My RaceBy William L. Gensert
The first time I became aware of the existence of black people was in grammar school. There was a black boy several grades ahead of me, and he was the smartest kid in my school. He was also the only black attending the Catholic school in my Italian and Irish Bronx neighborhood.
The first black person I met in my life robbed me at Yankee Stadium when I was 8 years old. Behind him stood 3 black teenagers coaching him on how to properly mug a young white boy. They got my quarter.
There were no black families in my neighborhood -- except of course, for the family of the smartest guy in my school. Nobody bothered them, they had always been there.
Otherwise, blacks were not allowed in my neighborhood. In fact, any black foolish enough to challenge this would invoke the wrath of the "association." The "association" was a bunch of Italian guys who thought they were Mafioso, violently patrolling the neighborhood with vigilante zeal.
Black interlopers were chased and beaten. I'm not sure if this applied to the women. Men never hit women back then. After all, there was a certain chivalry and code of ethics to racism back in the day. It's easier to hate when you have rules.
My neighborhood had a reputation. Blacks stayed away.
None of this sat well with me. My mother taught me well and raised me right -- everyone was the same, regardless of where they came from or how they looked. Plus, I didn't like the "association." A bunch of guys with baseball bats riding around in cars looking for some black ass to kick was wrong.
In 1972, I started high school. I worked on an ice cream truck in the projects, where there was nothing but black people with a few Puerto Ricans thrown in for good measure. I bought the truck in 1976.
It was a wild place, dangerous with lots of drugs and violence, and staggering poverty. I saw kids with no shoes, ragged clothes and probably little to eat. You knew they were never going to get money for ice cream. I remembered how it felt watching other kids get ice cream while my mother couldn't afford to buy it for us.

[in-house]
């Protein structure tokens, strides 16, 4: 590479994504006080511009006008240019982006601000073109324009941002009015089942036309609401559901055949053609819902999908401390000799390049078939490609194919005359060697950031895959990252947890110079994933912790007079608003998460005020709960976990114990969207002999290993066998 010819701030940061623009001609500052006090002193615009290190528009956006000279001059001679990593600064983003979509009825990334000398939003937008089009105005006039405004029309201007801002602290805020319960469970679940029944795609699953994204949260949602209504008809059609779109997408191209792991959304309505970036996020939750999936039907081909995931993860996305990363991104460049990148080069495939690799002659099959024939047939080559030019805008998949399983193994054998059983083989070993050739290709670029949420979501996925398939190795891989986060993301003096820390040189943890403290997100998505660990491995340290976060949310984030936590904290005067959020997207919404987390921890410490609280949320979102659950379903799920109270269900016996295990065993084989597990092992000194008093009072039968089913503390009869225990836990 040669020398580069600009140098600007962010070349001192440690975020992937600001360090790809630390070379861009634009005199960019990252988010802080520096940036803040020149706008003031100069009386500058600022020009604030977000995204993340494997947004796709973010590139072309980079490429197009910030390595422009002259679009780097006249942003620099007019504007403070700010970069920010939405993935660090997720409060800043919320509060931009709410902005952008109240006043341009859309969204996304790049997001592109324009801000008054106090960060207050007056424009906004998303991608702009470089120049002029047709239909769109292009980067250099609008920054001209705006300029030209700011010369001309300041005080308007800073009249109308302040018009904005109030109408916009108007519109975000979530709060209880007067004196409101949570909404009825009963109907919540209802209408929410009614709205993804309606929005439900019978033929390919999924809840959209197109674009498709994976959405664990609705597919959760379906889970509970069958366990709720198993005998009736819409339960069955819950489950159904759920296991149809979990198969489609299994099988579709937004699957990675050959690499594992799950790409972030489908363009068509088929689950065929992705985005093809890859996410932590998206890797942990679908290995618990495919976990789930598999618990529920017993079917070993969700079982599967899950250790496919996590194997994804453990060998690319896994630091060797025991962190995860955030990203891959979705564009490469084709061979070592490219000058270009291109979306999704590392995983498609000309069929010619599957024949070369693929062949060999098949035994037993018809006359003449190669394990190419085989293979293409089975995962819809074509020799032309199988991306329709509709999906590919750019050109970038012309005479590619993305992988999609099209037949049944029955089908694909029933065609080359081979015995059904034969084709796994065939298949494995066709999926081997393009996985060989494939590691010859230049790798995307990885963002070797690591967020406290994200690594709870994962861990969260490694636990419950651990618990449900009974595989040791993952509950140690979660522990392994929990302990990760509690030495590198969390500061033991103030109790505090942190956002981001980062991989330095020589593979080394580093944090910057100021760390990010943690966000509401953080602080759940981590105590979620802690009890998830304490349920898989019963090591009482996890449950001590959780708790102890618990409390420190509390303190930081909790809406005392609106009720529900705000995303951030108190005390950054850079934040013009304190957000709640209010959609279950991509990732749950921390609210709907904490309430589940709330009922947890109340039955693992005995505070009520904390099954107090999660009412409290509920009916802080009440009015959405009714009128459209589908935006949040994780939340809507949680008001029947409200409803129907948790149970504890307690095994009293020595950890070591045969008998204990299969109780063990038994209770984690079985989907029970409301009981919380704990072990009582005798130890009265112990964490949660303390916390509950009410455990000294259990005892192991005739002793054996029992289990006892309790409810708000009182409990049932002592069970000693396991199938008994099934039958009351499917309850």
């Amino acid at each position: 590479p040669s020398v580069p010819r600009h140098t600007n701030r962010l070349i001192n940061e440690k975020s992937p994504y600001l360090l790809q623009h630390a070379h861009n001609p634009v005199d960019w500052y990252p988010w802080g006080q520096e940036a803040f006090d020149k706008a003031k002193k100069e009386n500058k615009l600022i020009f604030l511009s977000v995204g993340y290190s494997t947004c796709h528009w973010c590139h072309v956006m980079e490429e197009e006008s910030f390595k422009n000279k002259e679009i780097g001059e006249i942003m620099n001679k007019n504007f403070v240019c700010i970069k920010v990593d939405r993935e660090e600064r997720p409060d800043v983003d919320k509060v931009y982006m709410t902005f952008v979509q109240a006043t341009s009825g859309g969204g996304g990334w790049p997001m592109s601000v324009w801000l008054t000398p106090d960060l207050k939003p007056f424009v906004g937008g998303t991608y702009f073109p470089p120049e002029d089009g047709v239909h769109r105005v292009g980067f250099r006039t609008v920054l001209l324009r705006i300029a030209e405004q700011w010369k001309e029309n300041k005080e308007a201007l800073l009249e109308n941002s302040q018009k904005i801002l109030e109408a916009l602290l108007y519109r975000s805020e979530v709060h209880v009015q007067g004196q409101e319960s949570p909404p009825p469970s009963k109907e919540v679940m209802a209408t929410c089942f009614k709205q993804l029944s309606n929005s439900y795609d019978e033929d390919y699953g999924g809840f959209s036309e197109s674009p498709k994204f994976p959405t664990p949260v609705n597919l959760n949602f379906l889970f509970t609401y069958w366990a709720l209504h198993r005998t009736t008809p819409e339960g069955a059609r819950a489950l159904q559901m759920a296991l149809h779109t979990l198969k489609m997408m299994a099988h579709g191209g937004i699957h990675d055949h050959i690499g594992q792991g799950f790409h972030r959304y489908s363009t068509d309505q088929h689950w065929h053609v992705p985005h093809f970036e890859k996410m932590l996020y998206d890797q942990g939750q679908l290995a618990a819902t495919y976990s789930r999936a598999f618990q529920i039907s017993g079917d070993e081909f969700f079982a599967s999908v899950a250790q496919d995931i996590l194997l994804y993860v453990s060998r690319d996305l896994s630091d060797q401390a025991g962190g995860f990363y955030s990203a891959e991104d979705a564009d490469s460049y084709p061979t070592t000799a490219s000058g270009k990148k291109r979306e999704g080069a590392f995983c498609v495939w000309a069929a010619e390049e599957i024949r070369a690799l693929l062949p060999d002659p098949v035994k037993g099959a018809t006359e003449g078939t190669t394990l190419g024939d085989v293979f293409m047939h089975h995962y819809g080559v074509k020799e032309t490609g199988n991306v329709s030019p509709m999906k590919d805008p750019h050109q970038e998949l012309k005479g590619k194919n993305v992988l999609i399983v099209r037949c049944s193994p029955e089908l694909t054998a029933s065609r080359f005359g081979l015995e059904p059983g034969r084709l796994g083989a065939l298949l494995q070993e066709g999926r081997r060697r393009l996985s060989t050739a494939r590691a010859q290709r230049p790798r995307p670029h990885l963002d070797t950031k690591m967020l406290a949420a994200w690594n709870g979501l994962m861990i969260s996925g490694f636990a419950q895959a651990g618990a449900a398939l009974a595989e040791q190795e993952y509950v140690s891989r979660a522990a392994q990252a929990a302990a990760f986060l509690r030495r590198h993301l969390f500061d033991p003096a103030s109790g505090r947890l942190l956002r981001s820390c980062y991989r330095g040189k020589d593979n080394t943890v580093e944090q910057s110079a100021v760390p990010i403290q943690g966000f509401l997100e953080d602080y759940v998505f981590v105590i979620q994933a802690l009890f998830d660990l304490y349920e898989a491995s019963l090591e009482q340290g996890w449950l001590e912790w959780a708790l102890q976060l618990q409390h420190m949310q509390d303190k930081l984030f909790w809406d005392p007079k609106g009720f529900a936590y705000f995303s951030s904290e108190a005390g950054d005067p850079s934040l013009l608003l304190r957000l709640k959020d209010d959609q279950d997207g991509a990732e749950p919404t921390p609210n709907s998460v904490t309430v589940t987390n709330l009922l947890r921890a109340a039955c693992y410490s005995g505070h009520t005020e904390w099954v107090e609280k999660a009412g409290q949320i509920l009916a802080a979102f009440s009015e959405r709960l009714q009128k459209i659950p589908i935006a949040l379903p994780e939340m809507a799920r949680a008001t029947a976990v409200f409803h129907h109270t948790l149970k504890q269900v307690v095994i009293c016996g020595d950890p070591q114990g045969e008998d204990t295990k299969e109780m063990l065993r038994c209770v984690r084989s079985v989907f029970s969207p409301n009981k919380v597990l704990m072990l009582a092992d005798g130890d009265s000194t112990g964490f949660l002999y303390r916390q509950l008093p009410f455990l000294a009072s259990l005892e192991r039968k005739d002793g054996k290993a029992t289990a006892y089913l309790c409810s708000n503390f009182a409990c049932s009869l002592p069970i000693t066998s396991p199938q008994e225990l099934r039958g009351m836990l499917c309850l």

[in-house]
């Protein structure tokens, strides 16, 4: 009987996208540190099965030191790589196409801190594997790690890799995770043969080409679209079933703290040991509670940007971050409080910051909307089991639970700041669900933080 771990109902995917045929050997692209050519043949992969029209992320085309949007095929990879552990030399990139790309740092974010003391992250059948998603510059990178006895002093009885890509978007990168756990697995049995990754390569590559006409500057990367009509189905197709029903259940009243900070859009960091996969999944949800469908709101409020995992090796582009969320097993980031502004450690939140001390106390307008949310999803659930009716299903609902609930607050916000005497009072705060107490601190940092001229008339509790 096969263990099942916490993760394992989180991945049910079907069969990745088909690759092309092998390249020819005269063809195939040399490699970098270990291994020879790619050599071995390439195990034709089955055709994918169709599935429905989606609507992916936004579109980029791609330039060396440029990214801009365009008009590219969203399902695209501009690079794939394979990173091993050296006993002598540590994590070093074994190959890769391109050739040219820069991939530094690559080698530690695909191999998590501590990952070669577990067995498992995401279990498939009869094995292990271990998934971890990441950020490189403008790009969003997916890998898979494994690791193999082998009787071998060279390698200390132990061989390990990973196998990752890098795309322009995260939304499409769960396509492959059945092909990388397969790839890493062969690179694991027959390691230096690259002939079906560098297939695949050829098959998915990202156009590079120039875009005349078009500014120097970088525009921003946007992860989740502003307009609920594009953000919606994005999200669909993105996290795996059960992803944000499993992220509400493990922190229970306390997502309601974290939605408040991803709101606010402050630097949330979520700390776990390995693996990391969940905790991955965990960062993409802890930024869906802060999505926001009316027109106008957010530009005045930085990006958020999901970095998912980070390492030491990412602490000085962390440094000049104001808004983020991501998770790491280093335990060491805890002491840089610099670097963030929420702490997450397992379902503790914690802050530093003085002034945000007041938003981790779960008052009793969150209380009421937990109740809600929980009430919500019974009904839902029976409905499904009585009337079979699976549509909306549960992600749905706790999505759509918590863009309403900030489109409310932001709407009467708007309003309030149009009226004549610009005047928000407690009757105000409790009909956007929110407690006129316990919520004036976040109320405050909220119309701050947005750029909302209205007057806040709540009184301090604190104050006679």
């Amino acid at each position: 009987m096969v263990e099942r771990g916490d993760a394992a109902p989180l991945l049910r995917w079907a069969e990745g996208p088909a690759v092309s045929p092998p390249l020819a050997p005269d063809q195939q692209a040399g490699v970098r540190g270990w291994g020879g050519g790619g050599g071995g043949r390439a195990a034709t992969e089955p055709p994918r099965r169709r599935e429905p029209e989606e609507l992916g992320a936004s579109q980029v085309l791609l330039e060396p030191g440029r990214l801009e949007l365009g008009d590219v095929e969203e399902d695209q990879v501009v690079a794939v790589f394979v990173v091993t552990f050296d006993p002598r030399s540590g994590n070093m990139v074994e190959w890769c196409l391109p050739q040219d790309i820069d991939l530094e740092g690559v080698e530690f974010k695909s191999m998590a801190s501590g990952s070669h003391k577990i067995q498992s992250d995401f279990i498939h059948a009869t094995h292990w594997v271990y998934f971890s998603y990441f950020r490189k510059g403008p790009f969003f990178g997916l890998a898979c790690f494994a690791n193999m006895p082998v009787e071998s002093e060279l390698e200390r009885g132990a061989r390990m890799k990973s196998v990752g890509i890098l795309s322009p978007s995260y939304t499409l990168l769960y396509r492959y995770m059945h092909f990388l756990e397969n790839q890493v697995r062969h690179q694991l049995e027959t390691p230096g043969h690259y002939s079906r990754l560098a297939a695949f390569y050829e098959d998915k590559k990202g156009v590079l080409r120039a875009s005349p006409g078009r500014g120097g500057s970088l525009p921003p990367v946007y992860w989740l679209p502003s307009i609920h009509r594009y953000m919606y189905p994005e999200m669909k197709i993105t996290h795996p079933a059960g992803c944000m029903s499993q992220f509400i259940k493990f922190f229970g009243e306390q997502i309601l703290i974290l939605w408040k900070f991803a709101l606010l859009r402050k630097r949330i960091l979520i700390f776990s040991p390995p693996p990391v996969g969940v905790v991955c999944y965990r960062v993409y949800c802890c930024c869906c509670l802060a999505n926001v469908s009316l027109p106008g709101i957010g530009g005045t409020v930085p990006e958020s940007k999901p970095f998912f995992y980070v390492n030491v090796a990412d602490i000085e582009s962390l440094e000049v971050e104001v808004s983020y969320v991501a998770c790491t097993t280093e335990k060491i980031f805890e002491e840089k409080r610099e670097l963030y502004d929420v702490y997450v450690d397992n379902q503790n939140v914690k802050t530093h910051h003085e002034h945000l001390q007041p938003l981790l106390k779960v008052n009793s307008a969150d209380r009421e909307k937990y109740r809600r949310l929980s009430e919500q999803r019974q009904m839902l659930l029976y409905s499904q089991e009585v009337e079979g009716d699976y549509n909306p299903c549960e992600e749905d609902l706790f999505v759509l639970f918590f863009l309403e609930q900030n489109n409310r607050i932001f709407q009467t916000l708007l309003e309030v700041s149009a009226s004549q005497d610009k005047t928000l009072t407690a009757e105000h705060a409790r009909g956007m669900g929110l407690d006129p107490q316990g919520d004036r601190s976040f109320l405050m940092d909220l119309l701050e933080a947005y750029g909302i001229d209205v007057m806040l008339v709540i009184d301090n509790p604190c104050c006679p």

I gave away a lot of ice cream. In fact, about 7 or 8 years ago I was in a bar and a middle aged black man came up to me and asked if I was "Willy Merrymaid." He looked familiar to me -- I could see the little boy he used to be in his face.
He thanked me for how I treated him and all the other kids when he was little. He told me that giving away free ice cream to the kids who couldn't afford it or didn't have enough money was important and made a difference.
From the second I started working there, I had a connection with the people in the projects. We were the same. I grew up poor and I was watching them do so as well. I made friends -- a few I still have today.
When I was 17, I started dating Carol. I used to take her to my house when no one was home. One day, a guy from the "association" came to my door. I'd seen him around and I didn't like him. He had one eye that looked at you and one that looked away. Because of his "association" ties people were afraid of him.
Crazy-Eyes told me I couldn't bring a black girl into the neighborhood. I told him to go f@%k himself, and that I lived there and would do as I pleased. He left. I didn't tell Carol what happened. He came back one more time to tell me the same thing, with the same results.
At about that same time, I was driving around when I saw a black kid arguing with 3 white kids. He was about 10 and the white kids were a little older. They were pushing and shoving and I knew what was coming. The black kid was presenting himself well, but against three, I didn't think he had a chance.
I stepped in between them and told the white kids to stop and go home. They turned and walked away, but the black kid was irate. I had to physically hold him back from giving chase, which angered me -- I thought I was helping him.
I demanded to know where he lived and before he could answer I told him to go home. He told me that he lived here and that he would do as he pleased. I assumed that because he was black, he didn't belong. I always felt guilty about that.
One night, while I was following my ice cream truck to the garage, a station wagon ran a red light and hit my truck, which was driven by my very black Puerto Rican employee. Also in the truck, were his equally dark brother and my friend V.
My 1955 Metro didn't have a scratch. His car was not so lucky. He got out, incoherently screamed something and then staggered to the payphone on the corner. After making a call, he went back to his car -- I assumed for his insurance papers.
I returned to my car and my girlfriend. David, Israel and V, stayed outside the truck.
Within a few minutes, a station wagon pulled up, double parking across the intersection, facing us. Five guys with baseball bats lumbered out of the car and started across the street towards V and my workers.
Quickly getting out of my car, I put myself between the men and my crew. One of them was my friend, Crazy-Eyes. We all started yelling. I told them they weren't going to attack anyone. I told Crazy-Eyes, their leader, that I lived here and that this was my truck and these were my employees. And that their man had run the red light.